Issue #49 February 2022


The body always emerges into fields at a funny angle, having to be endlessly rediscovered and respecified in line with this or that conceptual assemblage. We inevitably fail to grasp it. Ironic, considering it’s the thing with which we ‘grasp’ any thing at all. In a cruel inversion, it seems we’re geared to grasp it awkwardly from the outside, from a reflection. And when it does speak, it does so in the myriads of mistakes, frustrations, and disabilities that force us to name things, to qualify our relation to the outside world, in a desperate attempt to ‘grasp’ what our body is making us go through.

In politics, it emerges as a hindrance, a stain representing a limit to the realization of the ideal kingdom of reason and ends. Yet, at the same time, it rises up as the object of this same politics, probably because of the consternation it emits, now resonating as protest. This pattern repeats everywhere if you look for it – body as irritating limit and horizon, a treacherous frontier, but also as center and ‘object of’ – the hindrance and the subject matter all along.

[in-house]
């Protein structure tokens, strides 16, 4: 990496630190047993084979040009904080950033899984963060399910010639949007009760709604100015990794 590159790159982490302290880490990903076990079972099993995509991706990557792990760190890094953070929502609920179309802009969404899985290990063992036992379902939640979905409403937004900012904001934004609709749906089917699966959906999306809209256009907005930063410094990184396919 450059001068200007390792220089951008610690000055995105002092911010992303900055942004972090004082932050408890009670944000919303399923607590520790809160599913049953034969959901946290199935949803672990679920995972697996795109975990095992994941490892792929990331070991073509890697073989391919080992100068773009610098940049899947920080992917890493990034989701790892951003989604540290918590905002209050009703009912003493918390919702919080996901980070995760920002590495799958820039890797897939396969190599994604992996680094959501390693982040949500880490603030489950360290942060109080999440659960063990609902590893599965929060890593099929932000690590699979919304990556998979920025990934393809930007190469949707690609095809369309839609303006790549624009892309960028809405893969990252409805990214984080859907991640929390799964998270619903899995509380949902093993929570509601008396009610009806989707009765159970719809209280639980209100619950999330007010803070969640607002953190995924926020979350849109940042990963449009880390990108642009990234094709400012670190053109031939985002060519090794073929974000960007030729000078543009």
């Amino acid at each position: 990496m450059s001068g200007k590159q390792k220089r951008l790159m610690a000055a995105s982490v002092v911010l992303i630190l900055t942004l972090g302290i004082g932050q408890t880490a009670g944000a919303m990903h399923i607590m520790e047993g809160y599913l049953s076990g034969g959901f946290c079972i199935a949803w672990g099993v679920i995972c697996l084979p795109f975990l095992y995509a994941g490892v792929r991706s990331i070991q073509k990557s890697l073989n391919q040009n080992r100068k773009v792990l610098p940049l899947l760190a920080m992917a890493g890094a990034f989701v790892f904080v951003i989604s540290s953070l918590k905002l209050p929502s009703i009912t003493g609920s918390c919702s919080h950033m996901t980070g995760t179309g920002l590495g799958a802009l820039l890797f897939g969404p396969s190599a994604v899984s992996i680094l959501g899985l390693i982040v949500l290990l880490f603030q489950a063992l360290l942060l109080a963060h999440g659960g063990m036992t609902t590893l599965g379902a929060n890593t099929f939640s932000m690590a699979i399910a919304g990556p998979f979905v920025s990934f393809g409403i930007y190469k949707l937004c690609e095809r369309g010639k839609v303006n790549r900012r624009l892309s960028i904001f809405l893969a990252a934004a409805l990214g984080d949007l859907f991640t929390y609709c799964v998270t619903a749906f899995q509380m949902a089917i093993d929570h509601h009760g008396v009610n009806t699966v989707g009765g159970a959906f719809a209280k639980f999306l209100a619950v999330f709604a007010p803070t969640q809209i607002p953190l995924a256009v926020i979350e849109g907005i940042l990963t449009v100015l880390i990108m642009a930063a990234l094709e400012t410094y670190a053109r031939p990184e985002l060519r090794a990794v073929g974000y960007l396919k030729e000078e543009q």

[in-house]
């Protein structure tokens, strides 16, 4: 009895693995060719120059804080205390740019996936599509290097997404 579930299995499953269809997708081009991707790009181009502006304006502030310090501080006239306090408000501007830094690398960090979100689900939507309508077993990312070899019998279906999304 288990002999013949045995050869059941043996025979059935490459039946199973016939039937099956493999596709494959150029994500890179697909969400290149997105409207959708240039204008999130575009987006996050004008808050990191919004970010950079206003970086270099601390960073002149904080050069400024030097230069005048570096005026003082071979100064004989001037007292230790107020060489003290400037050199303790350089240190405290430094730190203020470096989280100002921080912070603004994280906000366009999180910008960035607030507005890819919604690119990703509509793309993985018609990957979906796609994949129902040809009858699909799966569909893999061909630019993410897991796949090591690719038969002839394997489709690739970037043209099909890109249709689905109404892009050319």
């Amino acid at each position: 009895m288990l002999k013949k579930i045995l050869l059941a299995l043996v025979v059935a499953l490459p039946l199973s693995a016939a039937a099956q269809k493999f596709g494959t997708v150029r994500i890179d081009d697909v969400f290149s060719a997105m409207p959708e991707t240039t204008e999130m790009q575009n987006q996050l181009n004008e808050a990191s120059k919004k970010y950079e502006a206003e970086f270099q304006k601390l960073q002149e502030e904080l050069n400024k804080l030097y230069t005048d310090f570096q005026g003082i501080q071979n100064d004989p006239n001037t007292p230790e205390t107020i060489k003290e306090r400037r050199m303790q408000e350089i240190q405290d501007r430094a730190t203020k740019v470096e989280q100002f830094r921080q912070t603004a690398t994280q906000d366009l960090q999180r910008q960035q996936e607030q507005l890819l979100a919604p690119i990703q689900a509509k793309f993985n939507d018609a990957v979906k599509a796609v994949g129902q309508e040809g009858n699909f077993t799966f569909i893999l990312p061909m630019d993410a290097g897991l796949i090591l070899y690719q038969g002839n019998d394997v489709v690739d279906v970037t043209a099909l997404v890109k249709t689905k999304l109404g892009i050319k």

What’s difficult is bringing the body into view. But even where it imposes itself, refusing to become transparent, forcing us to read its cryptic signs, it does not leave us any less exhausted. The proximity that ought to be instructive can lead to disappointments in either case, and the lofty, far-off, abstract, and virtual seduces us with promises of comfort. What’s left is maybe the effort itself – and is this effort not itself the force inherent to the body? – that might leave us none the wiser, but maybe at least a bit stronger.


February 2022


Intact Bodies: The Ambivalence of The Natural and The Normal

John C. Brady in conversation with Clare Chambers

Walter Benjamin and the Language of Disability

by Riley Clare Valentine

The Ethical Leviathan - The state in times of social and economic fragility

by Ivelin M. Zvezdov

Limitations of the Limitless: In response to “Reality+” and our VR future

by Heba Yosry